• they receive the mobility component of PIP and have obtained 10 points, specifically for descriptor E under the ‘planning and following journeys’ activity, on the grounds that you’re unable to undertake any journey because it would cause you overwhelming psychological distress

They also may be eligible for a badge if one or more of these items applies to them.

Their local council will decide if they’re eligible for a badge. They can’t start the assessment process until they have all the necessary evidence. It may take 12 weeks or longer to assess the application. Find out more about applying for a Blue Badge here.

8. Help with NHS prescriptions and health costs

If the person you care for is on a low income, or in receipt of certain benefits or tax credits, they may be entitled to full or partial help towards NHS costs. In England, if they’re in receipt of one of the following means-tested benefits, they can get full help with NHS health costs:
  • Income Support or Income-based Jobseeker’s Allowance (not contribution based)

  • Pension Credit Guarantee Credit

  • Income-based Employment and Support Allowance

  • Universal Credit

If they don’t currently receive one of these qualifying benefits, but have a low income, then they may be able to get ‘full’ or ‘partial’ help towards NHS health costs through the NHS Low Income Scheme (LIS). Find out more about LIS here.

Find out about help with health costs in Wales, Scotland and Northern Ireland.

9. Disabled Facilities Grant and other support grants available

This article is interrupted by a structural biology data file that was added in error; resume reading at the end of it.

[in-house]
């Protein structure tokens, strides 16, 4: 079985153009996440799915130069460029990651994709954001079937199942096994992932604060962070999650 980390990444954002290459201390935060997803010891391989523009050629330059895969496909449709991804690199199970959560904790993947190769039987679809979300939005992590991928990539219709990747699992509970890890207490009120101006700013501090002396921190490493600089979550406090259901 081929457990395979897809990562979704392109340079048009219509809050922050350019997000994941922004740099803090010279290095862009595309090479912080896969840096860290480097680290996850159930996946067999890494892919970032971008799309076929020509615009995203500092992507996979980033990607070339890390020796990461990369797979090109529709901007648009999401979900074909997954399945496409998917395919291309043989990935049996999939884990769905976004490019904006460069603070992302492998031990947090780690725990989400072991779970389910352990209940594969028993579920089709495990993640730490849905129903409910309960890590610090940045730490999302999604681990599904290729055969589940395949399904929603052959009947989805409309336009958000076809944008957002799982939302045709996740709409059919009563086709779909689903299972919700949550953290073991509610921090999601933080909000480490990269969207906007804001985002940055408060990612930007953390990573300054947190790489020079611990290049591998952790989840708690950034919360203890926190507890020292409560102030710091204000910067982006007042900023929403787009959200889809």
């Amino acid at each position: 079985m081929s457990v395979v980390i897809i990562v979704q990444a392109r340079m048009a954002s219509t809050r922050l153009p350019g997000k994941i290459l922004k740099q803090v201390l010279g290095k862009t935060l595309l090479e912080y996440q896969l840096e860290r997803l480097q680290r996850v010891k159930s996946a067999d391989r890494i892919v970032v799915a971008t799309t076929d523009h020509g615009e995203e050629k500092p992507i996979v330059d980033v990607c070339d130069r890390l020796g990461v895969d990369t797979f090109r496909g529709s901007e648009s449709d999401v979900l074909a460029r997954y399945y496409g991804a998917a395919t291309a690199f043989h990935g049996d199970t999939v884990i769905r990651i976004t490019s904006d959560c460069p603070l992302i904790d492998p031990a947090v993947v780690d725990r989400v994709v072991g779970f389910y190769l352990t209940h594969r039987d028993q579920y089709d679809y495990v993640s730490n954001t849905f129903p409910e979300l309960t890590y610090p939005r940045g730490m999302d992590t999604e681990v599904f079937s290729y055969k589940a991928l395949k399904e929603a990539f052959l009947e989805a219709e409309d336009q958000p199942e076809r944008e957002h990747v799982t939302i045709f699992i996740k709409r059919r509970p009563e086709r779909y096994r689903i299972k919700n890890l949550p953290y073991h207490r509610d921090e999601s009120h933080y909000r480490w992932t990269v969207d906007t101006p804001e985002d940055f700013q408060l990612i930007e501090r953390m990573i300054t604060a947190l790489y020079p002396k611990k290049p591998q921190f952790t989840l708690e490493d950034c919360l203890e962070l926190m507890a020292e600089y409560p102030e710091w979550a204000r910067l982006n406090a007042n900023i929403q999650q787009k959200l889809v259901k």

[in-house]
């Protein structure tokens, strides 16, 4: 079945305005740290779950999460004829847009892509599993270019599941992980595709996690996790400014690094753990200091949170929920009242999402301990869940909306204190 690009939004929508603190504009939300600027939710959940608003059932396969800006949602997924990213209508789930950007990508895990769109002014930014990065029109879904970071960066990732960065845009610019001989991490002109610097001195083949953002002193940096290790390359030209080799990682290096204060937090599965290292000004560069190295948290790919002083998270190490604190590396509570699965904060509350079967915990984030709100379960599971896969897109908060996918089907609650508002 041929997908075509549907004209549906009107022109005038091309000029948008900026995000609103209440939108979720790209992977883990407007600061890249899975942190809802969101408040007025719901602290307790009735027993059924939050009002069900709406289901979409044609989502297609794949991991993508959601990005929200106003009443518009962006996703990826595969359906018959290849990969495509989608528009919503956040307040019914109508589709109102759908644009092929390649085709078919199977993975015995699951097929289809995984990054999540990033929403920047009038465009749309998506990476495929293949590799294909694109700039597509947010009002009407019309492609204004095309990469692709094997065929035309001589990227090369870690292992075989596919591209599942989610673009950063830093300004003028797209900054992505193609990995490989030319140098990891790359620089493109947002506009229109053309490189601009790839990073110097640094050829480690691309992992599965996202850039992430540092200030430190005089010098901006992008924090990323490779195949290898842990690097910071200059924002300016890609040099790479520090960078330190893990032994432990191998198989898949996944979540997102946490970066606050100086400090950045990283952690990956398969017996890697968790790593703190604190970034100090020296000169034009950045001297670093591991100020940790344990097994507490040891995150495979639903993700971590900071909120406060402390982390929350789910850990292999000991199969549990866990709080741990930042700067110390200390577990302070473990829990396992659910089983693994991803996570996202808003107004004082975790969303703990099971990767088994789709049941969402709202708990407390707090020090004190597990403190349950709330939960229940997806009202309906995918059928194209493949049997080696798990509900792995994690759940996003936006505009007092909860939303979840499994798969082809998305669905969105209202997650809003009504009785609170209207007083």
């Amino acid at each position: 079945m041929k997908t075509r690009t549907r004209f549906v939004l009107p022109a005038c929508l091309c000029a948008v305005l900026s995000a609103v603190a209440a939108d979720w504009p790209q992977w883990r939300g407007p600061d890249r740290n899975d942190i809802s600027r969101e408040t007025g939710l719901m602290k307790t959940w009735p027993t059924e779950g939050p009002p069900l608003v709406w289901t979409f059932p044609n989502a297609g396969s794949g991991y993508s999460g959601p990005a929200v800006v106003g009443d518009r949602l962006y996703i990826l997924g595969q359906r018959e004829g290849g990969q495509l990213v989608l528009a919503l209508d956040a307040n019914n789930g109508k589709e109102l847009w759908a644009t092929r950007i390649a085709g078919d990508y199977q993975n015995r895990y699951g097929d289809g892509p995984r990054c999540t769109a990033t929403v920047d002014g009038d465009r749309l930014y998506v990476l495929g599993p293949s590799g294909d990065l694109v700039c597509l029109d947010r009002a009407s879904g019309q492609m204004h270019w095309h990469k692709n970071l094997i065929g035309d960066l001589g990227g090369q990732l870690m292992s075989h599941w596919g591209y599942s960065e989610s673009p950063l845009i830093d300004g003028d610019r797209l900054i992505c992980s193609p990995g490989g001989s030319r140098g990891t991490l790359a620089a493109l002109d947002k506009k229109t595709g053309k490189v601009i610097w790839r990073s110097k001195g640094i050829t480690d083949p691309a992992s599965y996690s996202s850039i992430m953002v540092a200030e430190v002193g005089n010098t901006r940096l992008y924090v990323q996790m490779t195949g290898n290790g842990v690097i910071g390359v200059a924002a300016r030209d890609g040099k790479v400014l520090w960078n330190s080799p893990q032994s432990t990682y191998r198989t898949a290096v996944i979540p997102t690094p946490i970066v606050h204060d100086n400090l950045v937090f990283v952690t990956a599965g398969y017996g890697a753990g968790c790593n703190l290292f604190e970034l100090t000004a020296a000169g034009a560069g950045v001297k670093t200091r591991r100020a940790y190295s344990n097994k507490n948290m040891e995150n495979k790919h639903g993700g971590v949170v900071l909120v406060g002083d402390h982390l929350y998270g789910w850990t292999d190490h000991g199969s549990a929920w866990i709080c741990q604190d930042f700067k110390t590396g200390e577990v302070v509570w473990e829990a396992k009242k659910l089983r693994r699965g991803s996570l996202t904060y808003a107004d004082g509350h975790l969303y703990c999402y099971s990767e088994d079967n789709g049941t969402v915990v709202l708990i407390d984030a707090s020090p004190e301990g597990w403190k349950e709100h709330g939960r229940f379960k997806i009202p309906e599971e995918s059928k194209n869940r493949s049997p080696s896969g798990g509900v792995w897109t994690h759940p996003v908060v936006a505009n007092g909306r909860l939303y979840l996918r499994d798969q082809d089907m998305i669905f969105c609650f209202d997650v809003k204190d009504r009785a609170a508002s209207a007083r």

You can contact your local authority if you live in England, Wales or Northern Ireland, to enquire about a Disabled Facilities Grant to help towards the cost of home adaptations.

How much someone receives depends on household income and savings. The maximum amount varies depending on where they live. You can find out more on the Entitled To website.

In Scotland, they may be able to get other support for equipment and adaptations.

As a carer, if either yourself or the person you care for needs additional support paying for something, there are grants out there to help. Disability Grants has details of charities to apply to.

10. The Motability Scheme

This scheme is designed to help disabled people lease a car, a powered wheelchair or scooter. They’ll need to be in receipt of one of the following to access this:

  • the higher rate of the mobility component of DLA

  • the higher rate of the mobility component of Child Disability Payment

  • War Pensioners’ Mobility Supplement

  • Armed Forces Independence Payment

  • the enhanced rate of the mobility component of PIP

It’s worth also looking into whether their local council operates a dial-a-ride or taxi scheme, and whether they’re eligible for a bus pass, a Disabled Persons Railcard or both.

11. Check eligibility using PayPlan’s Benefits Calculator

It’s worth checking if the person you support has had expert and independent advice on their benefit entitlements. Remember that PayPlan’s Benefits Calculator is here to help. 

For more help and advice

If you’re interested in learning more about making the most out of your budget and maximising your income, make use of PayPlan’s Financial Wellbeing Hub.

If you’re struggling with debt repayments and want to get on top of your finances, remember you can get in touch with PayPlan.